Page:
On Friday 29th June, the Practical Democracy Project came home to Delib’s HQ city of Bristol, UK. With previous events having taken place in London, Edinburgh and Manchester, and a recent one in Wellington, New Zealand, it’s safe to say the Practical Democracy Project is going global, and this is just the beginning; the movement is growing and we plan to keep this momentum going.
With each event that happens, we’re aiming to get people together from the worlds of civic society, tech and government to discuss practical ways of improving democracy, opening up honest discussions and mapping out how to create a better democratic experience for everyone.
Keeping up with the locals
As the event was close to home this time, we got in touch with our friends at Bristol City Council and managed to secure some of Mayor Marvin Rees’ time to open up the day. The Mayor talked about his background and how he got into politics, stating that ‘the world is run by people who turn up’ and that activism can’t just be for the pursuit of social media likes and retweets but must work towards proactive and positive change.
We also heard from Jon Toy, the council’s Consultation and Engagement Manager, who talked about the challenges they have been facing in coming up with their new consultation and engagement strategy. Jon highlighted the issues around response rates, representation, accessibility and consultation fatigue and the team is working to address these. They are asking people to give views on how improvements can be made to these areas.
‘Bristol’s next big boyband’: a panel discussion
After Jon and the Mayor, we opened the dialogue up to the floor with a panel discussion, including Tim Borrett, the council’s Acting Director of Policy, Strategy and ICT. People were able to ask questions and Tim, Jon and the Mayor gave open and honest answers, giving an opportunity for real conversation that both parties may not usually have. Breaking down barriers between citizens and local government in this way can help to foster genuine discussion and can lead to real change and is ultimately what we designed the Practical Democracy Project to be.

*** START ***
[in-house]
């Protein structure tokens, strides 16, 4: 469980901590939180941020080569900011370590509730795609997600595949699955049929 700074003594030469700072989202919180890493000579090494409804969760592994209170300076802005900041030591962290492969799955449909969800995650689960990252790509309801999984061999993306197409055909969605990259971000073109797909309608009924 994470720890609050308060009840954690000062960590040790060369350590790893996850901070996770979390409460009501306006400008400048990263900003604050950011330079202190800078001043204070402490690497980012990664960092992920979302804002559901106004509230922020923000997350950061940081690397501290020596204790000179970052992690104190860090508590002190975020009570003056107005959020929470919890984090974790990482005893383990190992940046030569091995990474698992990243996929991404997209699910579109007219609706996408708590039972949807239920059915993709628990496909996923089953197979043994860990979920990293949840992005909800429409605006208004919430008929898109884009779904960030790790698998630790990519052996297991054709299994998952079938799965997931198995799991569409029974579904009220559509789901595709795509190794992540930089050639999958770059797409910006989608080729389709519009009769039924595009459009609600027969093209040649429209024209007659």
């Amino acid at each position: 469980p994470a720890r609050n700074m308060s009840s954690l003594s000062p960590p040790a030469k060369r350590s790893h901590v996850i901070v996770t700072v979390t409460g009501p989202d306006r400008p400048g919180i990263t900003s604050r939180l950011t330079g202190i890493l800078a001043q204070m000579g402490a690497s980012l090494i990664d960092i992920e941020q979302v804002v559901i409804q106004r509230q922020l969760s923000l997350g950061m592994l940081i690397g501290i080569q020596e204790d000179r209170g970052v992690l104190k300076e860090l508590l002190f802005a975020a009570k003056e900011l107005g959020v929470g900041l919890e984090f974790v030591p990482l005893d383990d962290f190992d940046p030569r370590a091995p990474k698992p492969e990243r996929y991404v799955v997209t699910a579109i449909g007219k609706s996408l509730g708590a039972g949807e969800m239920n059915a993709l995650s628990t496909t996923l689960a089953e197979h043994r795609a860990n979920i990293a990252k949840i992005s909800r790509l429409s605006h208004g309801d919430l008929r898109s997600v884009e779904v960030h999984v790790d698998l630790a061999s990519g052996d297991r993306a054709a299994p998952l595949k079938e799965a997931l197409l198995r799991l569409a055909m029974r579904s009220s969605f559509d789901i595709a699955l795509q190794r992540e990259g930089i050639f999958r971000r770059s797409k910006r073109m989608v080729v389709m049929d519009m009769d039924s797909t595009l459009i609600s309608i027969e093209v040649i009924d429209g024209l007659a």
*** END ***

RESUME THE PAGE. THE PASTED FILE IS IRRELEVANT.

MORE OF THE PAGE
A question from the floor about making consultation and its data accessible to people allowed the Mayor to speak about Bristol City Council’s budget consultation. They asked people to tell them what they were prepared to deprioritise, a task that the Mayor believes is a ‘test of a genuine activist’: when people are able to think not just about what they want from a budget, but about what they’re willing to give up in order to focus on their priorities. If children’s mental health is important to you, are you willing to take away from adult’s mental health, green space or buses to give more money to it? It’s a balancing act, and getting the public involved in these decisions informs the process and gives citizens an understanding of just how difficult budget setting can be.
We also thought about the role of elected officials in the democratic process, with Jon, Tim and the Mayor all agreeing on the importance of getting out there, engaging with citizens and being involved, not just being held accountable. They made the case that there are a wealth of democratic organisations in Bristol as well as the council; it is ‘easy activism’ to talk about the council and what they’re doing or not doing, but there needs to be conversation around the NHS, universities and police service too, to ensure everyone is working from the same page. They argued that mature democratic conversation is what Bristol needs, not just disdain for politicians and activism for activism’s sake.
A few people from the audience commented on what could be perceived as an ‘us and them’ approach where politics are concerned and there was general consensus that councillors are also citizens and that frontline engagement with the public and working together to inform consultation is the best way of avoiding silos.
The panel discussion ended with a question from a member of UK Youth Parliament in Bristol, who asked about the council’s plans to engage more young people to get involved with politics and consultation. The Mayor spoke again of the budget consultation where they went into Bristol College with their Budget Simulator on a tablet and got students to complete it, getting them talking and thinking about the decisions that go into a council’s budget, an enlightening experience for teenagers who might never have previously thought about local politics. Tim agreed on the importance of this, stating that while the panel may have looked like ‘Bristol’s oldest boyband’, they also needed to think of ways other than simply ‘putting things on social media’ to really reach the young people who aren’t currently ‘turning up’ to let their voice be heard in political matters. They spoke of how vital it is that youth parliament and youth mayors come along to events to be the voice of the next generation and to represent those who perhaps can’t get involved for one reason or another. Tim suggested that the discussion with young people should always be framed as ‘here is a problem, here are some solutions we think might work, but tell us what you think and lets work together on it’.